Tag Archives: space

Black Hole’s Newly Seen Y-Rays Suggest Recent Activity [Nature]

The quiescent monster at the center of the Milky Way—a supermassive black hole weighing about four million sun—used to be a lot more active.

Ghostly jets seen streaming from Milky Way’s core

Astronomers have found the best evidence yet that the dormant gravitational monster that lies at the centre of the Milky Way — a supermassive black hole known as Sagittarius A* — recently emitted a pair of γ-ray jets.

As they feed on stars and clouds of gas that stray too close, black holes at the centres of other galaxies create bright jets that can be seen across cosmic distances. But the Milky Way’s black hole shows no signs of such activity. Now, the Fermi Gamma-ray Space Telescope has picked up some faint γ-ray signals that suggest that Sagittarius A* has not always been so tranquil. The black hole could even have been active as recently as 20,000 years ago, after gulping down a gas cloud with a mass about 100 times that of the Sun, says Douglas Finkbeiner of the Harvard-Smithsonian Center for Astrophysics in Cambridge, Massachusetts.

Not part of my Nature article, but interesting nonetheless, is that the jets—composed of gamma-ray emitting charged particles—could have inflated the bubbles. To do so, the “faint, pathetic jets” observed by Fermi would have had to be much brighter, and carried more energy, in the past, says Finkbeiner. “We infer that that most of the time over the last million years, the jets have been perhaps ten times as bright.”

He adds that Fermi does not see the jets within about 10,000 light-years of the galaxy’s center, an indication that Sagittarius A* switched off its activity some 20,000 to 30,000 years ago, assuming the jets travel at about one–third the speed of light.

The artist’s illustration below, which shows the jets going all the way to the Milky Way’s center, reflects how the jets used to appear, not how they appear now.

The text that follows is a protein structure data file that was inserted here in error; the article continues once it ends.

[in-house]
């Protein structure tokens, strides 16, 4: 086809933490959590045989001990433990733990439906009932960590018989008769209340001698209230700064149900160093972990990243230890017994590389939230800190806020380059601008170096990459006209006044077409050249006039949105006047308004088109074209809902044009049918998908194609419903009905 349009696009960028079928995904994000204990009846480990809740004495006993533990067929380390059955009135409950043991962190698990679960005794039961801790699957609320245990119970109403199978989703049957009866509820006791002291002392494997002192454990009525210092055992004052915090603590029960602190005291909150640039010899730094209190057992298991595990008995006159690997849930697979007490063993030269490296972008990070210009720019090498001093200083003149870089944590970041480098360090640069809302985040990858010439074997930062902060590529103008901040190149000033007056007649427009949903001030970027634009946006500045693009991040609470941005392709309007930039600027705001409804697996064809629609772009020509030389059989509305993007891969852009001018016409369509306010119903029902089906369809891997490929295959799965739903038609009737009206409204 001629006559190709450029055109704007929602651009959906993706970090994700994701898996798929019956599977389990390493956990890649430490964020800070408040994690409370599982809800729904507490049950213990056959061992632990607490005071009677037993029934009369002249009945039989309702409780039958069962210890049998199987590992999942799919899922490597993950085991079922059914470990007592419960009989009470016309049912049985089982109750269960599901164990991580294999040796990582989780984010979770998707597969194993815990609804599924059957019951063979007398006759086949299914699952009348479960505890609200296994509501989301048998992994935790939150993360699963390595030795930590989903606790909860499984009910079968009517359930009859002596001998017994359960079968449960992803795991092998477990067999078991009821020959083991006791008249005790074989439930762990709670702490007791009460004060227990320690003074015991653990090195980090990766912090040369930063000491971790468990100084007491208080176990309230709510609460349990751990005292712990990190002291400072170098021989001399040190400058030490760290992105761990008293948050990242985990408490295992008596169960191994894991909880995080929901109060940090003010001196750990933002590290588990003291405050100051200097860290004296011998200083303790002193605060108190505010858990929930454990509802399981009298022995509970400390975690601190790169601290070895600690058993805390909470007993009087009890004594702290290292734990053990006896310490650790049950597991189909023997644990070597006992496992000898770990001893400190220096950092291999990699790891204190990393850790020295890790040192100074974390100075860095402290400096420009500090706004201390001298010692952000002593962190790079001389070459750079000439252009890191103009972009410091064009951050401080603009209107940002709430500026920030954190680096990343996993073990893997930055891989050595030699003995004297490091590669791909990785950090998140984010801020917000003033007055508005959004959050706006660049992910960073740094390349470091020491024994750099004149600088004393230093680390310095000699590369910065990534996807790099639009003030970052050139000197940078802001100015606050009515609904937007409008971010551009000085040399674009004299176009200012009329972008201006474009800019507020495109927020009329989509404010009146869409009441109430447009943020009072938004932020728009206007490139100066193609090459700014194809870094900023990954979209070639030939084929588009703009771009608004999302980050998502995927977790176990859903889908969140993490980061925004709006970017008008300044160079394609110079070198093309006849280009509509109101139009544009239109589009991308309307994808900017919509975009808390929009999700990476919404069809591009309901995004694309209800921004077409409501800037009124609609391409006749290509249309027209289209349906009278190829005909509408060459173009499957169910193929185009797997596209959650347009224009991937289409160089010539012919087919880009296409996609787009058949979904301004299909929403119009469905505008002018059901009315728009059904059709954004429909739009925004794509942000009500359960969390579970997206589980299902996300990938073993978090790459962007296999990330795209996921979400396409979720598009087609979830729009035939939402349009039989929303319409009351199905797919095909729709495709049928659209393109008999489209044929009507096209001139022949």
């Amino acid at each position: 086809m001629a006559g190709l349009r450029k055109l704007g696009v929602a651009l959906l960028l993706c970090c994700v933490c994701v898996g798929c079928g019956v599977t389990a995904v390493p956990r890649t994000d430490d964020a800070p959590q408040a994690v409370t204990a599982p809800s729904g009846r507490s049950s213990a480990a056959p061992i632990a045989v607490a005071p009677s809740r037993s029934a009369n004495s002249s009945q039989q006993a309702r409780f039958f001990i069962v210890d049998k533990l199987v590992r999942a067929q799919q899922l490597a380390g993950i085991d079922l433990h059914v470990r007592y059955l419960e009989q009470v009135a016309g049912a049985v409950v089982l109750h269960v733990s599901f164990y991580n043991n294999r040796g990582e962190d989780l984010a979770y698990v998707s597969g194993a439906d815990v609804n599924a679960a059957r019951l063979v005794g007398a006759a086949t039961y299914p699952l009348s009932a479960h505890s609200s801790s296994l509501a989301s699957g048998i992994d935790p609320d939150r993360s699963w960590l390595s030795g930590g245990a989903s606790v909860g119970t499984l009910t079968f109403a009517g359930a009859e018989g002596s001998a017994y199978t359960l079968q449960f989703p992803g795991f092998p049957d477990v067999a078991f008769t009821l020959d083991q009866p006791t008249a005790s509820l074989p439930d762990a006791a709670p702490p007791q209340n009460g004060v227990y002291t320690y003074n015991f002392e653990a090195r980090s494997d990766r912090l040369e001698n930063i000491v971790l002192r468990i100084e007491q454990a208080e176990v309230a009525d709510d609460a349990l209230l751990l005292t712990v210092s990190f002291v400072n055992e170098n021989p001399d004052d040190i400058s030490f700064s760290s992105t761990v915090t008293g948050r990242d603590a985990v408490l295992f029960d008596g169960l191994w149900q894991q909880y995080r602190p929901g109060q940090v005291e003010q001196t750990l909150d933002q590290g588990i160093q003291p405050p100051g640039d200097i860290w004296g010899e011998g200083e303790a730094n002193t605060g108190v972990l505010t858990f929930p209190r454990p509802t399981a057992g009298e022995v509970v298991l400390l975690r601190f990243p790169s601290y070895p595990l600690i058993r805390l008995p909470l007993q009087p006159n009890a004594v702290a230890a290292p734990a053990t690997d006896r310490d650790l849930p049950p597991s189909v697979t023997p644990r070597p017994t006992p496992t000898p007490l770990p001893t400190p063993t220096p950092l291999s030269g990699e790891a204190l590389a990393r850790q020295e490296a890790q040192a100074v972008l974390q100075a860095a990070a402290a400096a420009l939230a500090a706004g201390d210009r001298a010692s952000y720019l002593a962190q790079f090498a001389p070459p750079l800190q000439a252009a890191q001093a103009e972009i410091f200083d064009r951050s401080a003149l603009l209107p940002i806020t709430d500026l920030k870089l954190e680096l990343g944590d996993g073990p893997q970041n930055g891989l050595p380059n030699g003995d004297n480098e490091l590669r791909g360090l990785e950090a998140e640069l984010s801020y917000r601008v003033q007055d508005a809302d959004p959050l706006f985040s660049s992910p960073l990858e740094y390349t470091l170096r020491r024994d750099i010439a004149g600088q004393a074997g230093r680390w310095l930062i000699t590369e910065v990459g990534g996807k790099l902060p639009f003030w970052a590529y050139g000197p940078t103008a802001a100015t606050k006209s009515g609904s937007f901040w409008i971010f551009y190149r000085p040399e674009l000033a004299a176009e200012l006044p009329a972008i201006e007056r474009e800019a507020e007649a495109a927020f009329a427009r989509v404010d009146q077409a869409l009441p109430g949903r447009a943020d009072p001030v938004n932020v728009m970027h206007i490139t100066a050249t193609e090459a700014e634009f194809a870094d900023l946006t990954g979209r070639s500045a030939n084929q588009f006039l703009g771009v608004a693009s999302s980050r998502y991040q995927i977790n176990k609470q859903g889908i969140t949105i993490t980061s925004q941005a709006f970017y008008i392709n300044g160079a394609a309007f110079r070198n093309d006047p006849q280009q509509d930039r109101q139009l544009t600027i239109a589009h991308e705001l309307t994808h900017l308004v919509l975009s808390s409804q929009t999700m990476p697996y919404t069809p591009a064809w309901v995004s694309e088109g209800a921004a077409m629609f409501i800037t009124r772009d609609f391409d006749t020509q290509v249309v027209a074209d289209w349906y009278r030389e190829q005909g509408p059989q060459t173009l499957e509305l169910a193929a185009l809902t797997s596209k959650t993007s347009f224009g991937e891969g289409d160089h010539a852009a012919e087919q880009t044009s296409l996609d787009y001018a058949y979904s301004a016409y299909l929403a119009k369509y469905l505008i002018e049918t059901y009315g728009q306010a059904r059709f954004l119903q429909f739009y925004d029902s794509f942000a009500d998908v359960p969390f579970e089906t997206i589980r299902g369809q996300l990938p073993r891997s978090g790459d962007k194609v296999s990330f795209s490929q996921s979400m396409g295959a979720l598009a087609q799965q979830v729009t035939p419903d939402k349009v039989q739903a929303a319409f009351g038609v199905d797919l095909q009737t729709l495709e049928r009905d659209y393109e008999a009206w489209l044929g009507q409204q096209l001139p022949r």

Credit: David A. Aguilar (CfA)
Credit: David A. Aguilar (CfA)

NASA’s Visit to Solar System’s 2nd Biggest Asteroid Vesta Yields New Data about Asteroid Families [Nature]

Vesta confirmed as venerable planet progenitor

NASA’s Dawn spacecraft won’t end its 13-month-long visit to Vesta, the Solar System’s second biggest asteroid, until August, but researchers have now solidified the rock’s reputation as an archetype for understanding planetary evolution. In six reports in the 11 May edition of  Science, Dawn mission scientists have confirmed several long-held assumptions about Vesta and detailed some puzzles about the roughly 520-kilometer-diameter body.

My article highlights Vesta’s importance in our understanding of asteroids and meteorites, as well some remaining mysteries that continued study may illuminate.

Update: The Knight Science Journalism Tracker once again notes my science reporting by highlighting this and my previous Vesta-related story:

NatureNews (blog) Ron Cowen: Vesta confirmed as venerable planet progenitor ; the ‘confirmed’ in the hed is a good way to say this is not surprise news, but incremental news. Cowen, on constant prowl for news before it is wide news, includes a link to a previous post on Vesta’s topography and what it might mean, from meetings last fall.


Where’s the Dark Matter? New Study Finds None Near the Solar System [Nature]

Survey finds no hint of dark matter near Solar System

In the largest survey of its kind to date, astronomers scouring the space around the Solar System for signs of dark matter — the hypothetical material believed to account for more than 80% of the mass in the Universe — have come up empty-handed.

If confirmed, the surprising result would upend a long-established consensus, researchers not involved in the study say.  For decades, cosmic theories have relied on dark matter — which exerts gravitational pull but emits no light — to be the hidden scaffolding that explains how structure arose in the Universe, how galaxies formed and how the rapidly spinning Milky Way manages to keep from flying apart. Without dark matter, theorists say, the visible material in the Universe, such as stars and gas, would not have the heft to do the job alone.

The rest of the article explains how the research was conducted and what the scientific community thinks of the finding.

Credit: ESO/H.H.Heyer
Credit: ESO/H.H.Heyer

Exoplanets and the 2012 American Astronomical Society Winter Meeting [NPR Science Friday]

NPR’s Science Friday invited me to talk about exoplanets and the 2012 Winter meeting of the American Astronomical Society:

Kepler Telescope Spots Tiniest Exoplanets Yet

At a meeting of the American Astronomical Society, scientists talked about mapping dark matter, measuring the ‘graininess’ of spacetime, and discovering the smallest exoplanets ever, using the Kepler space telescope. Ron Cowen, who reported on the meeting for Nature, discusses those findings.

Go ahead and listen to me with Ira Flatow on the Science Friday Web site!